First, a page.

News / Europe

Leftist Wins First Round in Czech Presidential Poll

Presidential candidate Milos Zeman, who won the first round vote of presidential elections in the Czech Republic, speaks to the press in Prague, Jan. 12, 2013.
Presidential candidate Milos Zeman, who won the first round vote of presidential elections in the Czech Republic, speaks to the press in Prague, Jan. 12, 2013.
Stefan Bos
Official results show former leftist prime minister Milos Zeman has won the first round of the Czech Republic's first direct presidential vote since the breakup of Czechoslovakia in 1993.  Zeman, however, faces tough competition in a second round to replace the euro-skeptic Vaclav Klaus. 

The Czech Electoral Committee said Zeman received roughly a quarter of the ballots cast in the first round of the country's historic presidential poll.  This was the first time that a Czech president was elected by popular vote since Czechoslovakia split into Slovakia and the Czech Republic in 1993.  In the past, the president was chosen by the country's parliament.   

As his first round victory became clear, the 68-year-old Zeman thanked those who supported him. Zeman said he wanted to thank the voters and his team. “Without them,” he said, he “wouldn't be able to make it so far."

The former prime minister can expect a major challenge from 75-year-old pro-European Foreign Minister Karel Schwarzenberg, who placed second in the first round with 23 percent of the vote.

The two men face each other in a run-off January 25 and January 26.

The results are a setback for former prime minister Jan Fischer.  The son of a Holocaust survivor wanted to become Europe's first directly elected Jewish president.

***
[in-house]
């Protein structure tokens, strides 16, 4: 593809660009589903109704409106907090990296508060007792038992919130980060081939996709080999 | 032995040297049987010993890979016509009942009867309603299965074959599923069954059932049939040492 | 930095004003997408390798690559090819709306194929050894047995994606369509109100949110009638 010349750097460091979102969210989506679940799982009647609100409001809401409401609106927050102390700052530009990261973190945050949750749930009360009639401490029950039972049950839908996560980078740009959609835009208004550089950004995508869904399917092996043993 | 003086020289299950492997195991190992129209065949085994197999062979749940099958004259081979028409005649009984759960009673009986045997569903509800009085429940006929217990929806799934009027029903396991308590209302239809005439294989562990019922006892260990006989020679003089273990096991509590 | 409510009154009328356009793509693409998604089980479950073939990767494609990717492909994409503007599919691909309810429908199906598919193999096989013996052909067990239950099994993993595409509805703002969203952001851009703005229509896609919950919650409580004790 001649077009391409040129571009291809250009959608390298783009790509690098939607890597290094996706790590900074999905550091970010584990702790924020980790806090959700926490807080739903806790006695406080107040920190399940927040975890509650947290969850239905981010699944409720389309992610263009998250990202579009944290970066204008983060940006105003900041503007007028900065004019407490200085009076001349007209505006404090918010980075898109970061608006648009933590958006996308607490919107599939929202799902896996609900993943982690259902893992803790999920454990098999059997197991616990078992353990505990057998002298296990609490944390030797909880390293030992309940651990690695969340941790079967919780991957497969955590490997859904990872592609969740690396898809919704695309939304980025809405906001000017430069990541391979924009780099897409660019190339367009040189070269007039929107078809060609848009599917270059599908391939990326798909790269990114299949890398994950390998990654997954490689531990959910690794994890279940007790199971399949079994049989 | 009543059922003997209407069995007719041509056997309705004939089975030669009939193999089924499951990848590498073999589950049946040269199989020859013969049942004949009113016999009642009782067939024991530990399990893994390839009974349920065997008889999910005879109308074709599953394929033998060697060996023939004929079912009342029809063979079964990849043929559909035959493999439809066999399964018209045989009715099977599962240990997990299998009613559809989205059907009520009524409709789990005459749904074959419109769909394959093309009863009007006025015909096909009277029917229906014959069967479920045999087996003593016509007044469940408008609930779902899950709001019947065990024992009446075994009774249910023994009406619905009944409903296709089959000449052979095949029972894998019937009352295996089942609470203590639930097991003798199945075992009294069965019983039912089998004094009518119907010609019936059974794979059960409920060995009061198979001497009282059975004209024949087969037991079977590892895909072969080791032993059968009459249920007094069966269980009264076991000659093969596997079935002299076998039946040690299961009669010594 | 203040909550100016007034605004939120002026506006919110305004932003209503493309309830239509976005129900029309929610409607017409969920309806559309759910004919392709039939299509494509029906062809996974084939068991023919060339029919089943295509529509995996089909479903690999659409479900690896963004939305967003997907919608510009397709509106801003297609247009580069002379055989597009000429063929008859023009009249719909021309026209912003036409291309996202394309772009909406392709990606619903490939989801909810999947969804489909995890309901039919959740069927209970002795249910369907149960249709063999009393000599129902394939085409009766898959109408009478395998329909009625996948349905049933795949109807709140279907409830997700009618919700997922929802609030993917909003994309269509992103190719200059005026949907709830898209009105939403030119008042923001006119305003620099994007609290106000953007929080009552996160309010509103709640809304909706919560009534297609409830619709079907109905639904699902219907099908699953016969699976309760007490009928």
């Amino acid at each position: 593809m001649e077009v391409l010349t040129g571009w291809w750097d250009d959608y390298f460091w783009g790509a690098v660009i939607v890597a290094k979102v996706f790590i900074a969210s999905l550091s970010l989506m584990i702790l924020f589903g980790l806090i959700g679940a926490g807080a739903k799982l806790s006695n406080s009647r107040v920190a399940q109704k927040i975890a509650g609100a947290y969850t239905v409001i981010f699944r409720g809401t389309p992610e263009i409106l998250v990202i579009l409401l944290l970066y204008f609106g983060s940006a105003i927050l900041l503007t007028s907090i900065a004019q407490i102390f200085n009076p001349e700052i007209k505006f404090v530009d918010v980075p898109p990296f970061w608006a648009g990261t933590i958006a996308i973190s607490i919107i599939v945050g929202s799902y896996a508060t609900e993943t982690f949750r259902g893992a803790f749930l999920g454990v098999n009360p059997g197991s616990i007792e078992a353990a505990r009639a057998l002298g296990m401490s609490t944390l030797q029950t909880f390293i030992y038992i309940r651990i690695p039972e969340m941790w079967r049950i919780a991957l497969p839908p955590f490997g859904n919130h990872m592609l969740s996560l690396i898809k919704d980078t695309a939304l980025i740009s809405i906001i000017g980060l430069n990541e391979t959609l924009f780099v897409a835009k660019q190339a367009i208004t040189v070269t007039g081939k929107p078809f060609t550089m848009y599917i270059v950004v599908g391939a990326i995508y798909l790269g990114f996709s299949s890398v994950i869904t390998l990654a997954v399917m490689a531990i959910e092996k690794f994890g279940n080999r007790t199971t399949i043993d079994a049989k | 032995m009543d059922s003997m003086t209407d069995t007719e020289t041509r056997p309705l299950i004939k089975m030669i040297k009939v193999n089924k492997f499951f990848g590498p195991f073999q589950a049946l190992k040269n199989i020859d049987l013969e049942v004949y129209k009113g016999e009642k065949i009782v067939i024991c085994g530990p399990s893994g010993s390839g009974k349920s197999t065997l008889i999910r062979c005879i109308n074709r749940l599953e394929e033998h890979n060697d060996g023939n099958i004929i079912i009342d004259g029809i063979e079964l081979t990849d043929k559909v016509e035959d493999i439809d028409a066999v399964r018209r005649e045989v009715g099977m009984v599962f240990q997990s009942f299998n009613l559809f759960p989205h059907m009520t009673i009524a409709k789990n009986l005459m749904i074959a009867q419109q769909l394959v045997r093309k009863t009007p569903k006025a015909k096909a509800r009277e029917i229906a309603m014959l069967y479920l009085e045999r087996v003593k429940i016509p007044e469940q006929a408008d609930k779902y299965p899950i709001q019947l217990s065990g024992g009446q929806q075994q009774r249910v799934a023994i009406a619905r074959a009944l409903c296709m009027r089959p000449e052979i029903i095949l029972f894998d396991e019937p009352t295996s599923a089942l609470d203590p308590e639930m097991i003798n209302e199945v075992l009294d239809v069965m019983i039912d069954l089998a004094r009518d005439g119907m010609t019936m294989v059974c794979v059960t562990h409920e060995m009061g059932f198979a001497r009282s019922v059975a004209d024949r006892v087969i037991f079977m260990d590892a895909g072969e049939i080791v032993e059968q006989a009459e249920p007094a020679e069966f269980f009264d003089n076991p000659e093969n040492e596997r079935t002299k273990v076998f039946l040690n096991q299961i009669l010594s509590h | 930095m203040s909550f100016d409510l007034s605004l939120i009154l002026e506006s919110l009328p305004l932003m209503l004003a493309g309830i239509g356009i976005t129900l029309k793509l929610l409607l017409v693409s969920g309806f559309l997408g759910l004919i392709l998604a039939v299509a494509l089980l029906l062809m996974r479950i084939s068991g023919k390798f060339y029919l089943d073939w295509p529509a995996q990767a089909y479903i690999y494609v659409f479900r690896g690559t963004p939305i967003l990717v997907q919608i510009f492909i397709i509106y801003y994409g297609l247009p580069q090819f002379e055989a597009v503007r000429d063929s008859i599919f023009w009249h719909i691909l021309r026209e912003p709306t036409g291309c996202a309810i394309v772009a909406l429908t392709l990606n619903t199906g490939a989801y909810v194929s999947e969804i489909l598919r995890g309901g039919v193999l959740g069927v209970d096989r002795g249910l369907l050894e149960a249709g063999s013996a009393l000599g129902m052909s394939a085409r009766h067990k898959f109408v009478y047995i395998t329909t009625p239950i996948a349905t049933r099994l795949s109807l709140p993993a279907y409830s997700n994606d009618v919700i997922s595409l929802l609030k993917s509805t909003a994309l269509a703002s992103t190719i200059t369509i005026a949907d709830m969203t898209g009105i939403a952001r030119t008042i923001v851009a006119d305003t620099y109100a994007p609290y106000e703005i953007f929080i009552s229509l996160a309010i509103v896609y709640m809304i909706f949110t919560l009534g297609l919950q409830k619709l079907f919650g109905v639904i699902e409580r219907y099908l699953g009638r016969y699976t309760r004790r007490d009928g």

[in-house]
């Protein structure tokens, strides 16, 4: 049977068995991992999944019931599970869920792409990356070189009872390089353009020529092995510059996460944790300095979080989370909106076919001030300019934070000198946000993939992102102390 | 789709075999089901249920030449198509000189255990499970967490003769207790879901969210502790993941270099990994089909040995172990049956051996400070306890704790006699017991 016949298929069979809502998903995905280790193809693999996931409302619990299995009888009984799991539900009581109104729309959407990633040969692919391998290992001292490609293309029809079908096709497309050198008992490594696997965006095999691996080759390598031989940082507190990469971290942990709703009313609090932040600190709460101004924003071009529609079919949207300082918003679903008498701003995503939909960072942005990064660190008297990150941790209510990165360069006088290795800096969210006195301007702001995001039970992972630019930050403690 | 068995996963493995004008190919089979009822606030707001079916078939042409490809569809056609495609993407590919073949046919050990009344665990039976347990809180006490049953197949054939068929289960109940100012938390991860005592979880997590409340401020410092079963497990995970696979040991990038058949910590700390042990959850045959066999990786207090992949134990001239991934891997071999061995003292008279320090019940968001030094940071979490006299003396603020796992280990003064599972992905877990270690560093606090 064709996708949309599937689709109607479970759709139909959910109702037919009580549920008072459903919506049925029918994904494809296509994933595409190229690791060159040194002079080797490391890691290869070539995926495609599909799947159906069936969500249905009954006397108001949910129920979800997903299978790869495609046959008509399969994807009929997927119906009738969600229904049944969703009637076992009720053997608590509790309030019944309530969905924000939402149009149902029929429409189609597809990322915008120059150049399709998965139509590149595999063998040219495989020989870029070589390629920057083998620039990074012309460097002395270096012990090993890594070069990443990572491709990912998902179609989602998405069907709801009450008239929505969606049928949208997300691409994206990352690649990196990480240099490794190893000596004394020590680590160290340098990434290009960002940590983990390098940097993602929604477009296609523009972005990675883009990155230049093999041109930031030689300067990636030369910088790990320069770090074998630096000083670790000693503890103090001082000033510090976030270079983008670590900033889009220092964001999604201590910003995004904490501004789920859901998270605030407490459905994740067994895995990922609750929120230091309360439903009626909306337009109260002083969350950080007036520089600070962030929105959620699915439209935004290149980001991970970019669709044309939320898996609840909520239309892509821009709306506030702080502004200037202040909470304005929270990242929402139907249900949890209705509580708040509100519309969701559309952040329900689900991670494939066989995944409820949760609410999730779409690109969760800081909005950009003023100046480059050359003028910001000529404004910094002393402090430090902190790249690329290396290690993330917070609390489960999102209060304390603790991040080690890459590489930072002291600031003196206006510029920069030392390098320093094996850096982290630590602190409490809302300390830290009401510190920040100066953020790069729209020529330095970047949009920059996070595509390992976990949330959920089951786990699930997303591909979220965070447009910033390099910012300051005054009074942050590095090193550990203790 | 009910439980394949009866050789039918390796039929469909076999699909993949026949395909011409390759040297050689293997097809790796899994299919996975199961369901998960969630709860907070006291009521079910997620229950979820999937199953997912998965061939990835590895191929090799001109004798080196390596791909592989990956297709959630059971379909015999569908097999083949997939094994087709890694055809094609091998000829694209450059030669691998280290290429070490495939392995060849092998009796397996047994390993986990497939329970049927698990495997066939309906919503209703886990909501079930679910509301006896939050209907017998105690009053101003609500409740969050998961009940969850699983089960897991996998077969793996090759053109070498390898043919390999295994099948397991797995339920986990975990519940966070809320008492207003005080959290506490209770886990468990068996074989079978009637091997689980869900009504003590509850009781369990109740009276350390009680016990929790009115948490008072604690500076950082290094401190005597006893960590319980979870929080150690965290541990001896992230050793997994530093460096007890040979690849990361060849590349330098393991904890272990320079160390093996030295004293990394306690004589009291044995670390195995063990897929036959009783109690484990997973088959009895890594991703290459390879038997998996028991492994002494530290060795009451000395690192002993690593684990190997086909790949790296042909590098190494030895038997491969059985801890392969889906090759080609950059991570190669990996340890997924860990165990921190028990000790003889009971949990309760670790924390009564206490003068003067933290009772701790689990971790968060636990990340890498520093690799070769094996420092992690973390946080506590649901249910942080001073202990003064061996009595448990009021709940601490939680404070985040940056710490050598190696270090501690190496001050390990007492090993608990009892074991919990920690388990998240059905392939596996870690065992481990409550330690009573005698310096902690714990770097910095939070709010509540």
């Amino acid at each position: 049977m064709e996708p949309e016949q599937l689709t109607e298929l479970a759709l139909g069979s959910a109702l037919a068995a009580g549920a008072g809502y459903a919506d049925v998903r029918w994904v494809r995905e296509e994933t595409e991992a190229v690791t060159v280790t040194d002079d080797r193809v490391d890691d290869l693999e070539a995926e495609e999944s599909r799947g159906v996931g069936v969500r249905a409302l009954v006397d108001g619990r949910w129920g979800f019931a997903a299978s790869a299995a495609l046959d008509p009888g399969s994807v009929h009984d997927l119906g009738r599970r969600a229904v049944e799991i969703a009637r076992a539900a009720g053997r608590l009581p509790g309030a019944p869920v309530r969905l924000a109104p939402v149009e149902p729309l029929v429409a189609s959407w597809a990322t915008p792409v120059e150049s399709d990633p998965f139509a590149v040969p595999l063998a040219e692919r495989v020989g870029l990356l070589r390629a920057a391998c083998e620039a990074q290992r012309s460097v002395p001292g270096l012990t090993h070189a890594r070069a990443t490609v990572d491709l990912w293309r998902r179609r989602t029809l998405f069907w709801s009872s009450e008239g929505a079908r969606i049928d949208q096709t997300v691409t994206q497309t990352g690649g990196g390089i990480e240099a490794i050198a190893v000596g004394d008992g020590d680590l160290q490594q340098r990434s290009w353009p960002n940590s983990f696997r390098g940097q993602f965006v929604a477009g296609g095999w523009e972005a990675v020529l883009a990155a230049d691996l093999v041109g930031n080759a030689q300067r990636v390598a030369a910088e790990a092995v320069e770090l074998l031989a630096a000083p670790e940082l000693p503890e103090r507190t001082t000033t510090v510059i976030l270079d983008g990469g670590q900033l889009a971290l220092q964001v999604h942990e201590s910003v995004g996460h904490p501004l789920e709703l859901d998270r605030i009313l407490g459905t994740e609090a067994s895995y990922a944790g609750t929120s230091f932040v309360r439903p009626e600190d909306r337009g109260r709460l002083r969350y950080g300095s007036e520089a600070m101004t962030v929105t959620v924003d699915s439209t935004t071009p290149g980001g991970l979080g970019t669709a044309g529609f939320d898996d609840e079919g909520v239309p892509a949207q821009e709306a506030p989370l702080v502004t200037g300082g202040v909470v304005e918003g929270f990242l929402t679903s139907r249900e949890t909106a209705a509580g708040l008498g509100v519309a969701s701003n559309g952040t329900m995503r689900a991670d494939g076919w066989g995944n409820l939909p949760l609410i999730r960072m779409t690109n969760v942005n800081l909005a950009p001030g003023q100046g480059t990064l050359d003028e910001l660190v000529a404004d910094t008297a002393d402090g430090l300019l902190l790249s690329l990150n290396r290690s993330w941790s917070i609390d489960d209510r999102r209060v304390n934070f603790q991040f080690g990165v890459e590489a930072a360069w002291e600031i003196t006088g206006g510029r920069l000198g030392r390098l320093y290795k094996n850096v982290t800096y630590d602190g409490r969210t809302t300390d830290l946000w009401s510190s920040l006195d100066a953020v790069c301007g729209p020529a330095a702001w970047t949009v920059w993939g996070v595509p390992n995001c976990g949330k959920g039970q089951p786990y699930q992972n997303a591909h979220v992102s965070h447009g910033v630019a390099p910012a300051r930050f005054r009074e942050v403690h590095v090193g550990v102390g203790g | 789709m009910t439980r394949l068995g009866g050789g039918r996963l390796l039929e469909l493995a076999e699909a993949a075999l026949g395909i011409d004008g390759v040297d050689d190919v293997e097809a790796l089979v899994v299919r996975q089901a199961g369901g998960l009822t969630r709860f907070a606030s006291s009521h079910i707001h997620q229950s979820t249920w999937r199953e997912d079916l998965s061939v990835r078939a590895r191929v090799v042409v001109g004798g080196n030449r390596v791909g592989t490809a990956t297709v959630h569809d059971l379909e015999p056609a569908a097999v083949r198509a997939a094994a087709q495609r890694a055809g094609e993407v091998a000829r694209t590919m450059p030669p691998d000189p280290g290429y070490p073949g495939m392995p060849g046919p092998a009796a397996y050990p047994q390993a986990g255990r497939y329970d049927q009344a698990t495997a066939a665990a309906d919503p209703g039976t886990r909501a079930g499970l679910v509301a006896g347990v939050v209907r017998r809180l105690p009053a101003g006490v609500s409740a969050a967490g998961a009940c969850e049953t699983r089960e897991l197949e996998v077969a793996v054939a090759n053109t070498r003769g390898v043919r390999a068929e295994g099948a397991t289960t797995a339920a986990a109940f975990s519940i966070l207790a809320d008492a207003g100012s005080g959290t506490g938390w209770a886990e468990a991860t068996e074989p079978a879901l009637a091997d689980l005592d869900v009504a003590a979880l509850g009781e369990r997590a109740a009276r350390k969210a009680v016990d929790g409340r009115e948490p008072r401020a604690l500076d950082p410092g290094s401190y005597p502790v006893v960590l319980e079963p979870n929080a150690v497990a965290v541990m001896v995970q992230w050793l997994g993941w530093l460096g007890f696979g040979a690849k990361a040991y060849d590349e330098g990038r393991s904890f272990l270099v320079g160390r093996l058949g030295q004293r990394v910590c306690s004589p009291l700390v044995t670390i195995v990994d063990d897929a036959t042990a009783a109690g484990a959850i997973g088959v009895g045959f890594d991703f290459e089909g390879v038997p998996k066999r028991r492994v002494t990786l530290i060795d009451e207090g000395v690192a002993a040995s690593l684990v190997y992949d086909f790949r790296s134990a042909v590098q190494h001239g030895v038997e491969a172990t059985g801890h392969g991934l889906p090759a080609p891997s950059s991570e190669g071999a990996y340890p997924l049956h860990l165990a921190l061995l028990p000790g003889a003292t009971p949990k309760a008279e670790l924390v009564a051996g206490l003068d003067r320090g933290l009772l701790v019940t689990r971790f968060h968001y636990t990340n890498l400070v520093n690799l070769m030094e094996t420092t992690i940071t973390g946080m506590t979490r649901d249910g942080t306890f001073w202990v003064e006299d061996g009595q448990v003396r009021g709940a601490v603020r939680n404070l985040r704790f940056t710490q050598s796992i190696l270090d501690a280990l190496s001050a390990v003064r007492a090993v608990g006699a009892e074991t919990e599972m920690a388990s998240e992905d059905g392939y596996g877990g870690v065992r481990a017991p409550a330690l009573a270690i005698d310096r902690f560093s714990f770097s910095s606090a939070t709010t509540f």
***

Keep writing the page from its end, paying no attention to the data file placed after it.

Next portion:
Another candidate, opera composer, painter and performing arts professor Vladimir Franz, also did not make it to the second round.  

Prime Minister Peter Necas voiced disappointment because another presidential hopeful of his ruling center right Civic Democratic Party party did not receive many votes.

The prime minister has come under fire for supporting a New Year's amnesty given by outgoing President Vaclav Klaus to some 7,000 prisoners.
 
"The amnesty issue hurt the election campaign" Necas said, adding that the "results are disappointing." But the prime minister denied he harmed the interests of the Czech Republic.  "Under the law and the traditions of the country," Necas said, he had to support the president's decision to release the prisoners.         
 
The person who becomes the new president is expected to establish closer ties with the European Union after replacing Klaus in March.

Though largely a ceremonial role, the president yields political influence at a time when the Czech Republic struggles to overcome economic decline and an unemployment rate of more than 9 percent.

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